It’s really exciting to be getting ready for the arrival of our Sabbatical Religious Educator, Mr. Barb Greve. Barb and I have not worked together, but we’ve met frequently: not surprising, since Barb has seemingly been everywhere and done everything in Unitarian Universalism. I’ve enjoyed every interaction. He has such knowledge, expertise, and love for Unitarian Universalism, particularly religious education (see the announcement on page 11), and it will be a treat to work with him. Then we’ll welcome a newly energized Dan Harper back in March.
Recent conversations have reminded me of something that runs quietly through my life at church but that I seldom articulate: I am also a professional religious educator. Part of it is that I teach Adult Religious Education (ARE) classes and a segment of Coming of Age, of course, and have even taught UU seminarians how to organize and teach ARE, but it’s not just that. It’s more a matter of orientation. Any rabbi will tell you that the meaning of “rabbi” is “teacher,” and that their job is therefore chief teacher of the congregation. Clergy, including rabbis, are other things as well: celebrant of worship and rites of passage, comforter, counselor, volunteer coordinator, community organizer, and director of a complex non-profit organization. But there is no question that, just as my orientation to my own life experiences is “What can I learn from this?,” my preaching, pastoral care, organizational work, and justice are always carried on a strong stream of the question, “What can I help people learn in this moment?” And that’s why I’m a member of not only the UU Ministers’ Association but the Liberal Religious Educators’ Association (LREDA, pronounced Luh-RAY- dah). It’s also why it’s so important to me to include young people in leadership roles for which I’m responsible, like Worship Associates (Miles Chen, Jessalyn Grant-Bier, and Olivia Ramberg-Gomez will all be in the pulpit in this role this fall), and why I devote a big part of my work in this largely volunteer-led community to coach- ing volunteers.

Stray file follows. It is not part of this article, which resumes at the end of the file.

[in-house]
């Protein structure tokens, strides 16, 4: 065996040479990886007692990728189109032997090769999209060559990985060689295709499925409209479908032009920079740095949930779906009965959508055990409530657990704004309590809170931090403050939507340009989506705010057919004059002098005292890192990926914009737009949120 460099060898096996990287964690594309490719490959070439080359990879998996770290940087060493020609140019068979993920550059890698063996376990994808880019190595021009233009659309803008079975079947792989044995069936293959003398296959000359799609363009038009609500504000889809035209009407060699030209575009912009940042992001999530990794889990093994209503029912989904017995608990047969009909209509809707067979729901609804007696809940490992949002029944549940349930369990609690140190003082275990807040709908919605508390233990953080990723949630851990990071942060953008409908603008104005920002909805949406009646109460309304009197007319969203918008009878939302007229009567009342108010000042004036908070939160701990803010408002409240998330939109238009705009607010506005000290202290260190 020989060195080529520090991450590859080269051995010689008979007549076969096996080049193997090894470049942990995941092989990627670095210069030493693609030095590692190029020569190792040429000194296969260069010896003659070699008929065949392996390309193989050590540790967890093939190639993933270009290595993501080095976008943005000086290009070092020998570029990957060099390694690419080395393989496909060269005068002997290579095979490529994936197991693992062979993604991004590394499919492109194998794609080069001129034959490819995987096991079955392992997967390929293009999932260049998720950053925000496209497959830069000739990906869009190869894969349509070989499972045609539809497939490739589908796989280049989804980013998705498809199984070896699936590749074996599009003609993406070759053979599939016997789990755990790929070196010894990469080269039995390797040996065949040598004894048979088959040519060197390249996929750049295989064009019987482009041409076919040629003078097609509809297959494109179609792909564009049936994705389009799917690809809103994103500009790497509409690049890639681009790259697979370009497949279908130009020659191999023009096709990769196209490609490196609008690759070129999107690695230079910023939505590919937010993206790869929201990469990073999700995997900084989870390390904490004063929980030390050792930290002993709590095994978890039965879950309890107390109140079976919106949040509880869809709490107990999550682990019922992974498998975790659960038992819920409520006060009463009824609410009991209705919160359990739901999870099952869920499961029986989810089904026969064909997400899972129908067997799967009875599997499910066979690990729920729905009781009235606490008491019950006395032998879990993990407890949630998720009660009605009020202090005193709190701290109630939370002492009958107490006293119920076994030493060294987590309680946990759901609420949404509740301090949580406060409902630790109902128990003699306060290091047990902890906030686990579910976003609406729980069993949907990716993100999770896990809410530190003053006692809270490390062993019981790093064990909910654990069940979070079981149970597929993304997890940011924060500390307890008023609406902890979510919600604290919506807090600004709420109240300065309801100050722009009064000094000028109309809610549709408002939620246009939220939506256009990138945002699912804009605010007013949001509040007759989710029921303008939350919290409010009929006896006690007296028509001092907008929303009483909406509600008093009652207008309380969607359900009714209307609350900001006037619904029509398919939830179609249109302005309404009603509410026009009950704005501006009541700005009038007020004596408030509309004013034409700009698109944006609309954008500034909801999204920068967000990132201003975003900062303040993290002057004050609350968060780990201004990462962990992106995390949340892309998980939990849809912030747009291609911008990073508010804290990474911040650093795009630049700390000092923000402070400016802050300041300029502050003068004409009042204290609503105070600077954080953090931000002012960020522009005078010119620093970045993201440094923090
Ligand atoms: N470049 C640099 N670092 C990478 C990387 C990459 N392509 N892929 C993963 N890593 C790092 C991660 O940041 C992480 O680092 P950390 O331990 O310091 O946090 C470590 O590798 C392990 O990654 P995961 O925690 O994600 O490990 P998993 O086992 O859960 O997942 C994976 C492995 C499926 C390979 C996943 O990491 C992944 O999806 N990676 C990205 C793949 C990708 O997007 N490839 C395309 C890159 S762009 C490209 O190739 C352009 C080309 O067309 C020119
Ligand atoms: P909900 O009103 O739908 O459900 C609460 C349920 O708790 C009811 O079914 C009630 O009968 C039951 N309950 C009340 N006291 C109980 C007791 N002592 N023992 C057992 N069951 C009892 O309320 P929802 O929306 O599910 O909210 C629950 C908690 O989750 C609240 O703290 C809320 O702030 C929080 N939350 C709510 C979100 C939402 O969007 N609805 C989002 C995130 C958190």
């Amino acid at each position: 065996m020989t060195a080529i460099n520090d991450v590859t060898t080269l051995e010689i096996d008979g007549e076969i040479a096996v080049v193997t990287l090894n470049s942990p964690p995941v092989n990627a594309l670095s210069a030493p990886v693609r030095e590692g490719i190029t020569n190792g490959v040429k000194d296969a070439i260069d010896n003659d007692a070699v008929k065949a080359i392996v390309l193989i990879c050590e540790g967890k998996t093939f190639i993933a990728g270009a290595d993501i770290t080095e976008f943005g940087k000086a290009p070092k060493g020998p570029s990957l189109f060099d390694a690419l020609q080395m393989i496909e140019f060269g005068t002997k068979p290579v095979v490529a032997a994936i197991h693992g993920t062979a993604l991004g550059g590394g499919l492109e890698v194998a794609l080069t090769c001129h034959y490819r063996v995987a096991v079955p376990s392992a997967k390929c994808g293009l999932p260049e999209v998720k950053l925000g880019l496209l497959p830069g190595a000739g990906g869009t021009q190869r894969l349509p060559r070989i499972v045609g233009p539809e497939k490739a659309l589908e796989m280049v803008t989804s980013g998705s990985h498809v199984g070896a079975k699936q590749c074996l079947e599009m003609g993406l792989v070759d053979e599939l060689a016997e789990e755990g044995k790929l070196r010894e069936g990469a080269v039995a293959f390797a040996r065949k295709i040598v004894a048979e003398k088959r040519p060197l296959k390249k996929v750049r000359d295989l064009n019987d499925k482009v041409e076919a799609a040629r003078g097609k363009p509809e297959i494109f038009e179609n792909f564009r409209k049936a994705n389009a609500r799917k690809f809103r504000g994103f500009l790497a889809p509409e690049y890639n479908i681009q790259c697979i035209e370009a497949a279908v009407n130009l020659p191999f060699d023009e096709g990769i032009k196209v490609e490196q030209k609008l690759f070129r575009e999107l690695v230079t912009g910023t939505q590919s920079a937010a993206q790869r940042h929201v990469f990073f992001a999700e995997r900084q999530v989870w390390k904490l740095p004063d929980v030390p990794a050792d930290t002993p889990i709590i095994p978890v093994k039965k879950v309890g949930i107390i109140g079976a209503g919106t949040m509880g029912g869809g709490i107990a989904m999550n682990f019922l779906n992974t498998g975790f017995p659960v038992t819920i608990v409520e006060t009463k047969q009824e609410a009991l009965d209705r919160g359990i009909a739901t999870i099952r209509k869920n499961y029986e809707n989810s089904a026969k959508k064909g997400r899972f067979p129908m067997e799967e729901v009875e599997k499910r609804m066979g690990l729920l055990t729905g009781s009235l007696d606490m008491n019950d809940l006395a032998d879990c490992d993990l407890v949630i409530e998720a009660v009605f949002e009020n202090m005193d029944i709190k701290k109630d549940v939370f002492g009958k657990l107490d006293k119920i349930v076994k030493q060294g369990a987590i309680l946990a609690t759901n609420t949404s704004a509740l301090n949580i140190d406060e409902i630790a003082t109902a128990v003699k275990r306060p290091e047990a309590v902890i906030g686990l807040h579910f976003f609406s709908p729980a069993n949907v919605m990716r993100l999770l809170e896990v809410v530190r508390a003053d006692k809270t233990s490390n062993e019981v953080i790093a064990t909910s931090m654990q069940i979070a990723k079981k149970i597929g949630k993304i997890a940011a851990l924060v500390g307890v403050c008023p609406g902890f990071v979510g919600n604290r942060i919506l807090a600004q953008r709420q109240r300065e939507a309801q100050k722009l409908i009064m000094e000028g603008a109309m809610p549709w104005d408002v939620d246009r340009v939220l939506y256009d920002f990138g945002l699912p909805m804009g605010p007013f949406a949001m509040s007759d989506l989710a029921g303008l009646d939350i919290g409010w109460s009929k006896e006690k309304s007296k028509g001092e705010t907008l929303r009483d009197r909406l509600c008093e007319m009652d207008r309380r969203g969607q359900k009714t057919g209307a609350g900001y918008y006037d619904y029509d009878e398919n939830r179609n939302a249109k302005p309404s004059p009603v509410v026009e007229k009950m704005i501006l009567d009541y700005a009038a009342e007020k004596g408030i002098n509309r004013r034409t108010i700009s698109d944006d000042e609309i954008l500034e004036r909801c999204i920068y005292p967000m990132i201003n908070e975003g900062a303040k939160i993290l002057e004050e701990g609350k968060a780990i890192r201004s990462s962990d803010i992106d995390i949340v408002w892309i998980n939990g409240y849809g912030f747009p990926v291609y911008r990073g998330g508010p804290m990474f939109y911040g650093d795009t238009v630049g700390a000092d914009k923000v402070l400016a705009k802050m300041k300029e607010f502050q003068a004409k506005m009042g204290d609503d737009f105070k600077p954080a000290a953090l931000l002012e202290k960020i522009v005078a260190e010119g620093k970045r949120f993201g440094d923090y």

I think we are all learners and we are all religious educators. So as we go into a period of ferment and change in our formal Religious Education programs, let’s all be thinking: what do I teach by what I say and do here at UUCPA? What spiritual guidance am I giving, explicitly and implicitly? What do I want to learn, and what do I want to help others to learn? I would love to hear what answers emerge for you.